2018
by Asociación Armonía

Sustainable protection of breeding habitat of the Critically Endangered Blue-throated Macaw (Ara glaucogularis) in Bolivia.

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Community managed nature protection Species protection
2018
by Asociación Armonía

Sustainable protection of breeding habitat of the Critically Endangered Blue-throated Macaw (Ara glaucogularis) in Bolivia.

The aim of the project is to sustainable protect the Blue-throated Macaw breeding habitat within a new protected nature reserve. The 681 Ha reserve will be purchased in August 2018 to protect the most important nesting area of the Critically Endangered Blue-throated Macaw in Bolivia. Armonía’s successful nest box program has produced over 70 chicks fledge from this forested area, demonstrating the importance of this site. By educating local communities of the importance of the Blue-throated Macaw, and by establishing low-impact tourism and ranching within the reserve, we will be able to ensure its protection forever.

 

The creation of this reserve with an interpretation centre will allow communities and indigenous people to see the Blue-throated Macaw up close for the first time. We will conduct planned school and community trips to the reserve to educate them on the Blue-throated Macaw in the wild and our nest box activities to save the bird from extinction. We will create a management plan to sustainably manage the reserve. The plan will initiate a low-impact ranching and tourism program, involving local communities in protection, education and management activities as well as opening a market for selling handicrafts to tourists.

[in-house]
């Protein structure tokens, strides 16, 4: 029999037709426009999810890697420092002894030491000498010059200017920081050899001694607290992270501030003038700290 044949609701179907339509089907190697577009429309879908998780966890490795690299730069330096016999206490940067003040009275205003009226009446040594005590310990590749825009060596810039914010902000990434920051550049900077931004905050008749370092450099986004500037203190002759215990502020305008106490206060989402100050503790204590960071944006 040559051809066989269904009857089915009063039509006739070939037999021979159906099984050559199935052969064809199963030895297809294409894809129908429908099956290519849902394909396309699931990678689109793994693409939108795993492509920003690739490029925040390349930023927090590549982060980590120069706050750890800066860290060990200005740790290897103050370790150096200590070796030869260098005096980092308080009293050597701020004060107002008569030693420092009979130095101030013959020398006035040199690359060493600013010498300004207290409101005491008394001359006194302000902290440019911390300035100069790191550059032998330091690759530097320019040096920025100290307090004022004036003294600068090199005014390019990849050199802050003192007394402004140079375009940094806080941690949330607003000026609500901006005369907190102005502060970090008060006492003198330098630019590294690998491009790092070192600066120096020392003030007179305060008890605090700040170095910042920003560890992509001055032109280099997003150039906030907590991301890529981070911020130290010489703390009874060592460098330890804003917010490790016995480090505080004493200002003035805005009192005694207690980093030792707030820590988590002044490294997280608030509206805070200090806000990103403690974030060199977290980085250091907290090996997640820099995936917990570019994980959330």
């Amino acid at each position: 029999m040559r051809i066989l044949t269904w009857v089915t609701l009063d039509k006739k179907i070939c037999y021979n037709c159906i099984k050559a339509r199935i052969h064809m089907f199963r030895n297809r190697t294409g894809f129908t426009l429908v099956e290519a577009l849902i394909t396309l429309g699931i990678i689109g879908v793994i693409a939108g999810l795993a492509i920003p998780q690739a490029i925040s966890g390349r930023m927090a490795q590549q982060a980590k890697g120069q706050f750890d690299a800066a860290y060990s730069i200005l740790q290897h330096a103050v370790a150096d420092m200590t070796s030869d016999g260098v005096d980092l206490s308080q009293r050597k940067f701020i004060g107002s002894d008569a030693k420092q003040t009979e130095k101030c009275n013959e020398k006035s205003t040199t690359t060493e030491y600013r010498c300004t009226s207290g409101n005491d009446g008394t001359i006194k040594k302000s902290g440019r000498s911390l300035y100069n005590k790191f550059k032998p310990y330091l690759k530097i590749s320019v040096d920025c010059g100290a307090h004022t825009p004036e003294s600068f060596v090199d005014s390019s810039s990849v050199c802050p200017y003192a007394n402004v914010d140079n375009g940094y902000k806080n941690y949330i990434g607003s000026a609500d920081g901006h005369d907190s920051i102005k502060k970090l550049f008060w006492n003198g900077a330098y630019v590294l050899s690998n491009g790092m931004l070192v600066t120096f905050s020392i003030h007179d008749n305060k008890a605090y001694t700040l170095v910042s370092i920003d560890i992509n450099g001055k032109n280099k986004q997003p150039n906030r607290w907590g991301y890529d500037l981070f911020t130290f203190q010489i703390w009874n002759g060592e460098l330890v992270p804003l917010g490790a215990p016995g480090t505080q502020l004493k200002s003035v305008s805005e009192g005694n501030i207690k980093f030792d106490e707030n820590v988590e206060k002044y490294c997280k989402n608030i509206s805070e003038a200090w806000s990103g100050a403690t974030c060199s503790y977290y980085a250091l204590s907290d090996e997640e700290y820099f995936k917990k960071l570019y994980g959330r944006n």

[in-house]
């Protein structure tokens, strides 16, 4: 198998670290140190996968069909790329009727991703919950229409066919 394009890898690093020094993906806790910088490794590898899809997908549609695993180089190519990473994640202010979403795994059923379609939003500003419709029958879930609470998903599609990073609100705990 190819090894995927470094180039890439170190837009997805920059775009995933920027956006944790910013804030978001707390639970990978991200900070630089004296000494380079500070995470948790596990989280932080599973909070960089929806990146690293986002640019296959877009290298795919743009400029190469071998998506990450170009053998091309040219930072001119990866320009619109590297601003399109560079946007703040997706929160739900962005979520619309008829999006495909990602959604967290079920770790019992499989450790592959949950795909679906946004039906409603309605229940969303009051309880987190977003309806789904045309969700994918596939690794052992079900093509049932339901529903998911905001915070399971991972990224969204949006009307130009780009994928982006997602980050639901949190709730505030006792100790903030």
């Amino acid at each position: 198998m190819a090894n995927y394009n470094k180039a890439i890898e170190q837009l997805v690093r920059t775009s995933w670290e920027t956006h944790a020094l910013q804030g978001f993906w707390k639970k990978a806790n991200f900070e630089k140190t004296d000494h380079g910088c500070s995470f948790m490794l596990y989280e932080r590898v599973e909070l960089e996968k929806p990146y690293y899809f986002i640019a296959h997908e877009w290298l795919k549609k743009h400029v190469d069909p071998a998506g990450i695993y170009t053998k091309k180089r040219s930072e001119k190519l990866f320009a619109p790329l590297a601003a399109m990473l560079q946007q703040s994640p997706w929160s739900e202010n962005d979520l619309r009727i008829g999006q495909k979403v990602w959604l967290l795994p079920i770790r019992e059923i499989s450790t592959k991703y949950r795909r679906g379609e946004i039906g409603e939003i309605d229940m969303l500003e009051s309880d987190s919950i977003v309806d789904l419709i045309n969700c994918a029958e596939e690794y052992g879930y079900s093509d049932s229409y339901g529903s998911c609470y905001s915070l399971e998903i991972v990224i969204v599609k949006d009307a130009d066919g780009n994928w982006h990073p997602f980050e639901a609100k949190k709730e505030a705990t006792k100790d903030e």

Name organisation:
Asociación Armonía
Start date:
01-08-2018
Funding:
€10000
Country/Territory:
Bolivia
Name organisation:
Asociación Armonía
Start date:
01-08-2018
Funding:
€10000
Country/Territory:
Bolivia Africa

Long-term results Armonía’s next box program

Our 14-year nest box program showed on average a 31% egg loss (infertile eggs, damaged eggs or predated eggs) and an 11% mortality rate of hatched chicks. Chicks that died in the nest boxes were the smallest chicks often hatched long after the oldest individuals. Little information is available on the survival rate of the fledged birds, but the return of ringed individuals during the 2017-2018 and the 2018-2019 breeding season is a promising indicator demonstrating the success of this program.